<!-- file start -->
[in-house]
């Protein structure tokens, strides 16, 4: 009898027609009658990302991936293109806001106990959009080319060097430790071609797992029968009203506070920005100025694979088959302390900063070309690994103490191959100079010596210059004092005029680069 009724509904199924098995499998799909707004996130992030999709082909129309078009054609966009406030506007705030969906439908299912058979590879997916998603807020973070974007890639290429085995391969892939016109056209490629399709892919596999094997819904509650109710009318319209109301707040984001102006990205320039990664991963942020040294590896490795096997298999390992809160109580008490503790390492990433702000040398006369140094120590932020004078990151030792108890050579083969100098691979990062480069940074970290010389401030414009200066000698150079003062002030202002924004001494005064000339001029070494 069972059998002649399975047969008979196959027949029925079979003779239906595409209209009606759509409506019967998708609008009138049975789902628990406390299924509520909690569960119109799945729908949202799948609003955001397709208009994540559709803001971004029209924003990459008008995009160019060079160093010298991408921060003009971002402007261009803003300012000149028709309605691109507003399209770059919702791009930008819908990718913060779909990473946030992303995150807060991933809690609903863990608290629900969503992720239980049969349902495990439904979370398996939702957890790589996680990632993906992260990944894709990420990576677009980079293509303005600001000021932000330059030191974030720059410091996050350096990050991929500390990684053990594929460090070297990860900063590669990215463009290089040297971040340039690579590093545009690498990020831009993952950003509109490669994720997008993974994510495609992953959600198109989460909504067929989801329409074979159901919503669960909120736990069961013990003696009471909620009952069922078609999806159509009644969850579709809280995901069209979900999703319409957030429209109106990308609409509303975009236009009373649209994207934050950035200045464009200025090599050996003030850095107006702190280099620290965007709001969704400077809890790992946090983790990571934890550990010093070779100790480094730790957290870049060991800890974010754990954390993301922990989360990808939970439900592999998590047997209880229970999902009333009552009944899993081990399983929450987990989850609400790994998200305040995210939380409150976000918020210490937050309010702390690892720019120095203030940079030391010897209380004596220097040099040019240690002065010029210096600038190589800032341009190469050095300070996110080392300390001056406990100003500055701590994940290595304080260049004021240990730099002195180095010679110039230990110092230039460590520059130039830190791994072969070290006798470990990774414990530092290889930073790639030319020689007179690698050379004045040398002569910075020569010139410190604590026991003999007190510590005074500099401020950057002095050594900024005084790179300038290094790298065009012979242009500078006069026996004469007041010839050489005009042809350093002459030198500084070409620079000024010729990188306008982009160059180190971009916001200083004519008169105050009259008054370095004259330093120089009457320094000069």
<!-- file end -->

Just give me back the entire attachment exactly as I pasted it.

[in-house]
């Protein structure tokens, strides 16, 4: 009898027609009658990302991936293109806001106990959009080319060097430790071609797992029968009203506070920005100025694979088959302390900063070309690994103490191959100079010596210059004092005029680069 009724509904199924098995499998799909707004996130992030999709082909129309078009054609966009406030506007705030969906439908299912058979590879997916998603807020973070974007890639290429085995391969892939016109056209490629399709892919596999094997819904509650109710009318319209109301707040984001102006990205320039990664991963942020040294590896490795096997298999390992809160109580008490503790390492990433702000040398006369140094120590932020004078990151030792108890050579083969100098691979990062480069940074970290010389401030414009200066000698150079003062002030202002924004001494005064000339001029070494 069972059998002649399975047969008979196959027949029925079979003779239906595409209209009606759509409506019967998708609008009138049975789902628990406390299924509520909690569960119109799945729908949202799948609003955001397709208009994540559709803001971004029209924003990459008008995009160019060079160093010298991408921060003009971002402007261009803003300012000149028709309605691109507003399209770059919702791009930008819908990718913060779909990473946030992303995150807060991933809690609903863990608290629900969503992720239980049969349902495990439904979370398996939702957890790589996680990632993906992260990944894709990420990576677009980079293509303005600001000021932000330059030191974030720059410091996050350096990050991929500390990684053990594929460090070297990860900063590669990215463009290089040297971040340039690579590093545009690498990020831009993952950003509109490669994720997008993974994510495609992953959600198109989460909504067929989801329409074979159901919503669960909120736990069961013990003696009471909620009952069922078609999806159509009644969850579709809280995901069209979900999703319409957030429209109106990308609409509303975009236009009373649209994207934050950035200045464009200025090599050996003030850095107006702190280099620290965007709001969704400077809890790992946090983790990571934890550990010093070779100790480094730790957290870049060991800890974010754990954390993301922990989360990808939970439900592999998590047997209880229970999902009333009552009944899993081990399983929450987990989850609400790994998200305040995210939380409150976000918020210490937050309010702390690892720019120095203030940079030391010897209380004596220097040099040019240690002065010029210096600038190589800032341009190469050095300070996110080392300390001056406990100003500055701590994940290595304080260049004021240990730099002195180095010679110039230990110092230039460590520059130039830190791994072969070290006798470990990774414990530092290889930073790639030319020689007179690698050379004045040398002569910075020569010139410190604590026991003999007190510590005074500099401020950057002095050594900024005084790179300038290094790298065009012979242009500078006069026996004469007041010839050489005009042809350093002459030198500084070409620079000024010729990188306008982009160059180190971009916001200083004519008169105050009259008054370095004259330093120089009457320094000069």